In an echo of Monzo’s crowdfunding last year, Curve announced it was seeking £1m from investors via crowdfunding platform Crowdcube. The valuation was the same as investors in the Series B round received.

The marketing crowdfunding went swimmingly. Within 42 minutes of the campaign opening on September 3, Curve managed to raise four times as much as it hoped — yes, £4m — according to Finextra. The round eventually closed with £6m committed from 9,591 investors, the company told us.

The story may just sound to you like one of a buzzy product with ardent followers, but the Curve crowdfunding does feel exceptional for one particular reason: disclosure.

Curve’s investment deck for the raise was pretty opaque. The 31 page document, which was shared with FT Alphaville, did not contain one set of financial metrics relating to the company. Indeed, the “financials” page of the document consisted of a title page, and one slide outlining how it proposed to make money:

There was no discussion of the sort of metrics an investor might want to know, such as customer churn, cash flow, margins or management’s preferred key performance indicators.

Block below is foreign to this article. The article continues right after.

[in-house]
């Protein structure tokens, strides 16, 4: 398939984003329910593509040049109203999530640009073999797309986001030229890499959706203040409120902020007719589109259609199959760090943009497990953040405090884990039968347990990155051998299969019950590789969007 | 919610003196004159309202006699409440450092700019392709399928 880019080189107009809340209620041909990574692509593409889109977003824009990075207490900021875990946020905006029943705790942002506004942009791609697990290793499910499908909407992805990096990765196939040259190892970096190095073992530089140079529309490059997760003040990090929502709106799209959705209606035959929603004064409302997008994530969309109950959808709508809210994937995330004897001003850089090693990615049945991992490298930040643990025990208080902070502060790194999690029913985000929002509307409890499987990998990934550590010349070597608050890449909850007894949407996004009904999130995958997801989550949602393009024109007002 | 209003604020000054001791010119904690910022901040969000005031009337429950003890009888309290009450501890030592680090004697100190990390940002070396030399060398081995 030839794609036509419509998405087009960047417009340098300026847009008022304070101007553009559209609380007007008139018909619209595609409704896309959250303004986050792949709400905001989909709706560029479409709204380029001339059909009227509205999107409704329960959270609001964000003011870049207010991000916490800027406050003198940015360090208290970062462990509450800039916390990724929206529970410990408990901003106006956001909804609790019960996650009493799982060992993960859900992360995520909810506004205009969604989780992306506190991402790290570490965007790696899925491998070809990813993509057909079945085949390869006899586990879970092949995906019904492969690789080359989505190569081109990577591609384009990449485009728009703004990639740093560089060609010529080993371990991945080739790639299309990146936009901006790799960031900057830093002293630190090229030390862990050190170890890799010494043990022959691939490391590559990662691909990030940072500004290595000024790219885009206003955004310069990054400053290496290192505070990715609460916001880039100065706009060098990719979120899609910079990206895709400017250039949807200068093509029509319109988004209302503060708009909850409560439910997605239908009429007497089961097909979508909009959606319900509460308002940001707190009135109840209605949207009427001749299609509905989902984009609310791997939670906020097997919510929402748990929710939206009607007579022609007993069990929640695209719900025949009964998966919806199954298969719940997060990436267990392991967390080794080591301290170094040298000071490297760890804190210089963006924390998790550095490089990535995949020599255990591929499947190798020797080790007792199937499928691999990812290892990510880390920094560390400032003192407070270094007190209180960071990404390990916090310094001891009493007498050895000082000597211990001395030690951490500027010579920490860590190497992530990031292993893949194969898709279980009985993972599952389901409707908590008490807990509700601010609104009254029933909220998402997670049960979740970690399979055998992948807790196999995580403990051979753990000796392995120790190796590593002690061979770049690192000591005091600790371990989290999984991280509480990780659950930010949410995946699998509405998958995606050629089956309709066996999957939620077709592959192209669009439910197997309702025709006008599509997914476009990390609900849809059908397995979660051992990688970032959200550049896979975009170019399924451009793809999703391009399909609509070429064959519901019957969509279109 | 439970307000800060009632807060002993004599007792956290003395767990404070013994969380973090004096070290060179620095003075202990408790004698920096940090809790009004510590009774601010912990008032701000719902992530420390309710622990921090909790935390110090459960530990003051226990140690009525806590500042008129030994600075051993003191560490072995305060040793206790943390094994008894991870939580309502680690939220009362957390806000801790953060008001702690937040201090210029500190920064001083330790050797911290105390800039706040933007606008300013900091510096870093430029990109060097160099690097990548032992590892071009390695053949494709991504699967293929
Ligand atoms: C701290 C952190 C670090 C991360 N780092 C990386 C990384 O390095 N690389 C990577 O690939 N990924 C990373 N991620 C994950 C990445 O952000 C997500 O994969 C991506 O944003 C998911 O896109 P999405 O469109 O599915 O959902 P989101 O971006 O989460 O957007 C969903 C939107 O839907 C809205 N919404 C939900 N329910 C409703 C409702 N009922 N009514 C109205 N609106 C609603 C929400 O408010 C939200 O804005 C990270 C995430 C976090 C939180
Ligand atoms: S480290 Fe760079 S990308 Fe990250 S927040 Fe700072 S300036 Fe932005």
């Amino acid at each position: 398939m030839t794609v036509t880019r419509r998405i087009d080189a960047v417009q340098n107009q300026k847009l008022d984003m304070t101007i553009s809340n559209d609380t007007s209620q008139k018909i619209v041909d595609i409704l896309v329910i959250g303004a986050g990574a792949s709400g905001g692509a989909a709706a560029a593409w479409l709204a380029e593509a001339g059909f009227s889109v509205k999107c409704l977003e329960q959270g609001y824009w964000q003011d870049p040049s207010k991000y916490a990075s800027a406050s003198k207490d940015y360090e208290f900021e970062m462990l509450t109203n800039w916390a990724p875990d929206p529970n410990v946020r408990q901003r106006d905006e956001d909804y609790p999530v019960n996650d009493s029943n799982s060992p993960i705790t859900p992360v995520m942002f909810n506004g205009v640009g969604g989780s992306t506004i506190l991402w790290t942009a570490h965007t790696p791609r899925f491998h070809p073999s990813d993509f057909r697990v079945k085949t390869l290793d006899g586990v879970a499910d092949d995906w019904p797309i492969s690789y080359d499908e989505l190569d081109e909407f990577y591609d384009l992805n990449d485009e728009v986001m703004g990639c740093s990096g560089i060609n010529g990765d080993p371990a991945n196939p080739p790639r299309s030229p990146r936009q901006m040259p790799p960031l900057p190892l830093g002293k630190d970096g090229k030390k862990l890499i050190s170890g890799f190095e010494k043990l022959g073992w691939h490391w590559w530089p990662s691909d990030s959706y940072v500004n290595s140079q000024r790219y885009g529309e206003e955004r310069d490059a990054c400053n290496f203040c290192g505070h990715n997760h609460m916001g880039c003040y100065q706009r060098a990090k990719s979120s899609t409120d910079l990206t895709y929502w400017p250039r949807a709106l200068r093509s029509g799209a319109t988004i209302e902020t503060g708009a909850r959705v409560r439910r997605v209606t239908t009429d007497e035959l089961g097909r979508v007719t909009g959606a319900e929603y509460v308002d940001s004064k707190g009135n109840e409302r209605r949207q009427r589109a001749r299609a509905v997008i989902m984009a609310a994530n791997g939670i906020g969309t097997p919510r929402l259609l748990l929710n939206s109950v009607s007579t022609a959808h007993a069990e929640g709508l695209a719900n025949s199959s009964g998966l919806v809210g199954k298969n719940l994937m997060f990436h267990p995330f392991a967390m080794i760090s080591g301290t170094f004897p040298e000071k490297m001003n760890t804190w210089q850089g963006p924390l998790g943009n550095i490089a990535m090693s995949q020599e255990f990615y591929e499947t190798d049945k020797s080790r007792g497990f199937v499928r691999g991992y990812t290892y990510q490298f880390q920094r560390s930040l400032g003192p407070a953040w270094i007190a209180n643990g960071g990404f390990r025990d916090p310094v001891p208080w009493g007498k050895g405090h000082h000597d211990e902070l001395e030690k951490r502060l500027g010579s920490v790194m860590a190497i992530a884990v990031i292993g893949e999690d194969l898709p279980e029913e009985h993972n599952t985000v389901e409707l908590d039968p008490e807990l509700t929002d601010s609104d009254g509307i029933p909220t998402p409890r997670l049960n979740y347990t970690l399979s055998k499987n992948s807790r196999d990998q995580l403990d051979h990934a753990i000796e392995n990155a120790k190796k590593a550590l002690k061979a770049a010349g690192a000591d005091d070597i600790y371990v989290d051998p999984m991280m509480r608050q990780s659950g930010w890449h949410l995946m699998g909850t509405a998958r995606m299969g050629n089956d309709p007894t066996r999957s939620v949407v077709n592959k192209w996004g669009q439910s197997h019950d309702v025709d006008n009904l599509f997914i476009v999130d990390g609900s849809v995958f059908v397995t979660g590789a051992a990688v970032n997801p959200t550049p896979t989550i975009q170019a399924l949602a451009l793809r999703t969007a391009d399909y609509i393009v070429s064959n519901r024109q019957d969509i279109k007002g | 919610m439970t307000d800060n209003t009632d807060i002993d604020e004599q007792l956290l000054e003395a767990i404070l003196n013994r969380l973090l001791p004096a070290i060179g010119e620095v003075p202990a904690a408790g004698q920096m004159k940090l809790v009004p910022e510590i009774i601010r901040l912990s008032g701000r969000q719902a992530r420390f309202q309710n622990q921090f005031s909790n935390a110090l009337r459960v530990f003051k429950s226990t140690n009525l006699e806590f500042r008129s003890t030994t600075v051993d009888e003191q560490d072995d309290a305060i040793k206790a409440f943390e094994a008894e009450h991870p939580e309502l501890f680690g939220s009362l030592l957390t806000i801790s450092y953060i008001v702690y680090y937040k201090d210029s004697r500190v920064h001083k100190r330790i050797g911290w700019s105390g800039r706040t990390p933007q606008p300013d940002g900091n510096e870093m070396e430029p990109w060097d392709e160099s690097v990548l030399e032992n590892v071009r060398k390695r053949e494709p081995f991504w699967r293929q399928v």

There was, however, widely optimistic charts such as this:

And relatively uninformative ones such as this:

(We took a quick look at the American Express figure in the final graph. And there isn’t a UK average monthly spend number in the credit card businesses 2016 annual report. We asked Curve where they got the figure from, and it said it used Amex’s average card spend outside of the USA of $13,073 per annum. Which, we think you’ll agree, is not quite the same thing.)

We weren’t the only ones to notice a lack of any meaningful financial data. Some of the comments on the Crowdcube page, now inaccessible, voiced similar concerns.

For instance, here’s user balmf with some rather pertinent points:

Curve did a reply to a few of the users who asked about the lack of financials, but the responses were pretty lacklustre:

So we asked Curve why there was no financial disclosures, and it told us:

Financial Regulations in the UK require companies to produce a prospectus where they are raising more than €8 Million from retail investors. As Curve was below that threshold it was not required to produce a prospectus.

That’s fair enough, after all, why tell anyone more than they need to know? But then again, you’d perhaps expect some level of financial disclosure to guide investors on how the commercial side of the business is performing, or might perform.

Curve told us that investors could look at its Companies House page for more detail. Unfortunately, the 2018 accounts contains little meaningful financial data, bar a balance sheet which is now 10 months out of date. We do note, however, that its profit and loss reserves doubled last financial year to negative £10.6m which suggested back then at least, profitability was still a long way off.